In this and our next two blog posts, we will review topics that were of special interest to us this year as we bid farewell to 2016. We’re starting the series with an excursion to China. In an impressive feat, Chinese manufacturers have mastered the development from once being the production hub of the global electronics industry to becoming world-class innovative brands in their own right.
China acts as a polarizing force in many ways, and yet, it is esteemed for its perpetual drive more than any other country. A small journey through the history of the Chinese electronics industry shows us the impressive development China has undergone in just a short period of time. Since the invention of the iPhone at the latest, previously unknown company names such as Foxconn became well known among expert circles and beyond – although it should be said that with its approximately 1.3 million employees, the tech giant has always been not only one of the largest companies in China and its industry, but one of the largest businesses, globally.
Chinese Brands Capture International Turf
We’ve known for a long time that almost all the major international brands, from Google to Sony, have the majority of their hardware products manufactured in China and that Foxconn is just one of more than 200 so-called contract manufacturers (CM) and original design manufacturers (ODM). However, a rather creeping, almost unnoticed development has taken place in a different dimension. Many Chinese manufacturers are taking advantage of the know-how they’ve gained from the development and production of electronic products to position themselves in the international market with their own brands.
The development of the smartphone industry alone shows how quickly some of the Chinese electronics giants graduated from functioning as an extended workbench to becoming world-class technology brands of their own. While only three Chinese manufacturers – Huawei, Lenovo and ZTE – were among the world’s top ten smartphone brands in 2012, this number had increased to seven Chinese suppliers by the middle of this year. The electronics tycoons Oppo and TCL are among those that have risen to the top 10. And Vivo and Xiaomi, which conquered the market as completely new brands, are now also among the top 10 smartphone brands. Only Samsung and Apple are bigger; LG falls in the midrange.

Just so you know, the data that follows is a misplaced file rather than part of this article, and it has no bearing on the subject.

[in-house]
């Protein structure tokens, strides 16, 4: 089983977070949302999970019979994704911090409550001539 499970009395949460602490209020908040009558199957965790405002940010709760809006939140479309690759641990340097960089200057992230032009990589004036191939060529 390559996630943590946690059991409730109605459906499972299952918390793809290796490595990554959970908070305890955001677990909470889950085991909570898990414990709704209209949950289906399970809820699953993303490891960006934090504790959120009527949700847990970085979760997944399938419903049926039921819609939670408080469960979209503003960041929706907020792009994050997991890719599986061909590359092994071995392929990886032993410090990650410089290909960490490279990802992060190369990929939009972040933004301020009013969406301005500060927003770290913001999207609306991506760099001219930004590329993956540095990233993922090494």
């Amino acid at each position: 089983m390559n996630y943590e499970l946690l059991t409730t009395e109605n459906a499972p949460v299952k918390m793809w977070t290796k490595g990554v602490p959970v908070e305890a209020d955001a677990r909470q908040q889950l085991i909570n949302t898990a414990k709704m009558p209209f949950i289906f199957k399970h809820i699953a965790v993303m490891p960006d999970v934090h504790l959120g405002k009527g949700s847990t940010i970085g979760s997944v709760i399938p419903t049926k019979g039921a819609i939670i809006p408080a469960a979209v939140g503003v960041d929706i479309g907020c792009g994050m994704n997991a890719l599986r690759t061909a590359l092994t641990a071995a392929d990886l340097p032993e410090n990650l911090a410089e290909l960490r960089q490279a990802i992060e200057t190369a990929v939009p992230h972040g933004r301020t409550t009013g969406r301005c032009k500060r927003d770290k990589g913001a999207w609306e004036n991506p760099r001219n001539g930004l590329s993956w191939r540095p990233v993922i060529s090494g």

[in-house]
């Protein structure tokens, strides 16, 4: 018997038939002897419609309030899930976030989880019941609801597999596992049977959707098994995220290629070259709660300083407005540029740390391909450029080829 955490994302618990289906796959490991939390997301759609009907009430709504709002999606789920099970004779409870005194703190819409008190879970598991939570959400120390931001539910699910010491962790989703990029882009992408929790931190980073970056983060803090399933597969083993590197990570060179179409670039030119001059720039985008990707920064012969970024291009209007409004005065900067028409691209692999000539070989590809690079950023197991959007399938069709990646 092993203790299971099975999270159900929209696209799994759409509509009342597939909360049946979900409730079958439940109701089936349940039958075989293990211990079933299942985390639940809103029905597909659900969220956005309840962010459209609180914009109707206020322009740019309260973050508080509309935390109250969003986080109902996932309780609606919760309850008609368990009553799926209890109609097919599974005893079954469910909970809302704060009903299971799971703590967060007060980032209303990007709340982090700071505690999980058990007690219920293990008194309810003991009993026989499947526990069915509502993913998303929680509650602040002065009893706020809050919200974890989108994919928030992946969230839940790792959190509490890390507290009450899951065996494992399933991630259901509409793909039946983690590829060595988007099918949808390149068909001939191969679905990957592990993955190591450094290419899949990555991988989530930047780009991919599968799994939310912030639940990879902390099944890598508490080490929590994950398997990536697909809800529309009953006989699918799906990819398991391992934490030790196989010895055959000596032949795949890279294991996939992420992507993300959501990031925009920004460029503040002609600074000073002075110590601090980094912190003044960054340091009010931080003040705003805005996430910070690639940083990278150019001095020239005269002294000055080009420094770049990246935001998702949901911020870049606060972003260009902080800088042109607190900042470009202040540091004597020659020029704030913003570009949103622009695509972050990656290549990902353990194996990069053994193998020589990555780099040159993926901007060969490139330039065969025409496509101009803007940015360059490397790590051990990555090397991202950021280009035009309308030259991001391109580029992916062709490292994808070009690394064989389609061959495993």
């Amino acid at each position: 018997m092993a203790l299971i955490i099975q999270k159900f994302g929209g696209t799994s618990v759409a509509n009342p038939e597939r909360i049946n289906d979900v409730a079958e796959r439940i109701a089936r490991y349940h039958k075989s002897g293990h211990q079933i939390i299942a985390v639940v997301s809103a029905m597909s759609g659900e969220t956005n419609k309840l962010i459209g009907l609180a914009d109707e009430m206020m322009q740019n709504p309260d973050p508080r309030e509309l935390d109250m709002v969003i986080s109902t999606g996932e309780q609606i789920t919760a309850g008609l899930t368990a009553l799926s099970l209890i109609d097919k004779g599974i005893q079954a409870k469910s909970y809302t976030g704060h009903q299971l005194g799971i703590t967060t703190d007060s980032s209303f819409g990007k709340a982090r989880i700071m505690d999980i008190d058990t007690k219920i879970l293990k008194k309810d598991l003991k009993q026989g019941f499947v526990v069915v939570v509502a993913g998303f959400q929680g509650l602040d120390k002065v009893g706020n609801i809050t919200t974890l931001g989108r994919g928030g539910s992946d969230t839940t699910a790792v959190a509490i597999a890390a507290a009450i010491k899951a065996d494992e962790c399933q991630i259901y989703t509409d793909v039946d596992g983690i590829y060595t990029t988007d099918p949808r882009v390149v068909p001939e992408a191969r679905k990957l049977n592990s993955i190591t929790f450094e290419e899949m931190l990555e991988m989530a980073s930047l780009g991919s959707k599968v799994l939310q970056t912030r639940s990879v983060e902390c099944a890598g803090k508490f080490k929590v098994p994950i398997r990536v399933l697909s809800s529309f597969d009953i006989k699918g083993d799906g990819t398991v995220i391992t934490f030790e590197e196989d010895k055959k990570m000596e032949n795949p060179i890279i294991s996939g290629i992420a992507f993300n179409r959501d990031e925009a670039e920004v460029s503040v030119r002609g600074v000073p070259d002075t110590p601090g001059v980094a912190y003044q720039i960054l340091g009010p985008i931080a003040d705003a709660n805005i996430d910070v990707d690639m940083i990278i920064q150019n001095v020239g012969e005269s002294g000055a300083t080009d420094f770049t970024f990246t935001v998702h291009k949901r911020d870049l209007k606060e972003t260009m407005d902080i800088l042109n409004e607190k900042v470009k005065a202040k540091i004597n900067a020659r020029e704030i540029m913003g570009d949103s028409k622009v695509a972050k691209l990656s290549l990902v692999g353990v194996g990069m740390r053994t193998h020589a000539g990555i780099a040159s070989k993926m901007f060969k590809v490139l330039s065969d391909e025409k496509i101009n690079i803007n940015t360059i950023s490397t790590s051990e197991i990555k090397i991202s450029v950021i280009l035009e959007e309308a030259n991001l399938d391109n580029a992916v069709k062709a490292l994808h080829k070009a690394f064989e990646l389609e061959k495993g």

China’s Service and Quality Offensive Is Highly Competitive
With the introduction of own brands, the business model of all manufacturers changes – and with it their customers’ perception. Brands suddenly have their own image, and with it come new expectations regarding quality and service that Chinese manufacturers are well aware of. We recently met Gao Bohai, General Secretary of the China Association of Quality Promotion (CAQP), a non-governmental organization dedicated to improving the service quality of Chinese brands. One could hardly convey Mr. Bohai’s personal commitment to quality better than by describing his hobbies: Like a sort of Chinese Andy Warhol, he spends his time indulging in classical music, painting, photography and fashion design – not as a consumer, but as an artist.
Gao Bohai most authentically embodies his high demands when it comes to quality of life by serving as an ambassador for China’s quality association. The Chinese government is currently investing heavily in the long-term improvement of China’s quality and service standards with the aim of significantly enhancing the customer experience associated with Chinese products. The initial results can be readily observed: The times when customers had to deal with cheap Chinese product imitations that would stop working shortly after their purchase seem long gone.
Nubia, OnePlus and Xiaomi Aren’t Just Cool – They’re Successful
Young, dynamic smartphone brands, such as Nubia and the innovation leader Xiaomi, are a credible embodiment of the new quality and service requirements as well as the increasing utilization of the mobile Internet in social media, digital marketing, online sales and for a rich user experience overall. OnePlus even states “Never Settle” as its official company philosophy and thereby clearly signals what’s at stake: Standing still isn’t an option – moving forward is imperative. That this motto simultaneously serves as a challenge to established brands is simply part of the business and isn’t cause for concern on our end. With considerable self-confidence, Chinese brands are continuing their global expansion, and we at B2X are very proud to continue to support Chinese brands as a strategic service partner of Nubia, OnePlus and Xiaomi.
Summary: Every year on March 15, China celebrates its Quality Day. That this is more than mere lip service is shown by the impressive market growth of Chinese smartphone manufacturers. Many mobile brands from China are regarded as innovative, cool and affordable – and are particularly popular among young customers all over the world.
Chen Liang is Managing Director and Head of Sales of B2X China.